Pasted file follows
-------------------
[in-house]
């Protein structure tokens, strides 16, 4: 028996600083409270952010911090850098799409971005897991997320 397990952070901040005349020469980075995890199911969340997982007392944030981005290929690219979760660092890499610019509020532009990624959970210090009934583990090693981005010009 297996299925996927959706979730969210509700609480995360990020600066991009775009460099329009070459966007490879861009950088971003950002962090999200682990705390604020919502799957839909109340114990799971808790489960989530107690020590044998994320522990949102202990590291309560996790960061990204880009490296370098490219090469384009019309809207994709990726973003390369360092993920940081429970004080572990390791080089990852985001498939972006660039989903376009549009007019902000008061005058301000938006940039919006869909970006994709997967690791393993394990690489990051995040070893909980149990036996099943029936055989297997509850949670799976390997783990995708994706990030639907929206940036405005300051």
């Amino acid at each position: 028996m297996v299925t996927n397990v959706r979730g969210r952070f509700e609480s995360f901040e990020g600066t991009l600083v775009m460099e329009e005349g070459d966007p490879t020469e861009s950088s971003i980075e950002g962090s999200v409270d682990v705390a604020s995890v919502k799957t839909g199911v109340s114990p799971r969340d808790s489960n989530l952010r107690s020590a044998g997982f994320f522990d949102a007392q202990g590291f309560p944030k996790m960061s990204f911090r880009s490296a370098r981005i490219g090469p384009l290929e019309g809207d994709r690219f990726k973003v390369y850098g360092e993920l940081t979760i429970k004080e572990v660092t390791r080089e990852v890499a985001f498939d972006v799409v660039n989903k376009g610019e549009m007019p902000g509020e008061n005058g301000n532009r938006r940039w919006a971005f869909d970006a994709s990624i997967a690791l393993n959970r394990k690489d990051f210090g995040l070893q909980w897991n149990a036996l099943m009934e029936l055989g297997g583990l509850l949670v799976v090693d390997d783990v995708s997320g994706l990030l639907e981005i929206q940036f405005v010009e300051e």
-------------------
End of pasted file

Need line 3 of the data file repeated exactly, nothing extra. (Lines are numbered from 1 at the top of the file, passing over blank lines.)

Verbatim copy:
């Amino acid at each position: 028996m297996v299925t996927n397990v959706r979730g969210r952070f509700e609480s995360f901040e990020g600066t991009l600083v775009m460099e329009e005349g070459d966007p490879t020469e861009s950088s971003i980075e950002g962090s999200v409270d682990v705390a604020s995890v919502k799957t839909g199911v109340s114990p799971r969340d808790s489960n989530l952010r107690s020590a044998g997982f994320f522990d949102a007392q202990g590291f309560p944030k996790m960061s990204f911090r880009s490296a370098r981005i490219g090469p384009l290929e019309g809207d994709r690219f990726k973003v390369y850098g360092e993920l940081t979760i429970k004080e572990v660092t390791r080089e990852v890499a985001f498939d972006v799409v660039n989903k376009g610019e549009m007019p902000g509020e008061n005058g301000n532009r938006r940039w919006a971005f869909d970006a994709s990624i997967a690791l393993n959970r394990k690489d990051f210090g995040l070893q909980w897991n149990a036996l099943m009934e029936l055989g297997g583990l509850l949670v799976v090693d390997d783990v995708s997320g994706l990030l639907e981005i929206q940036f405005v010009e300051e």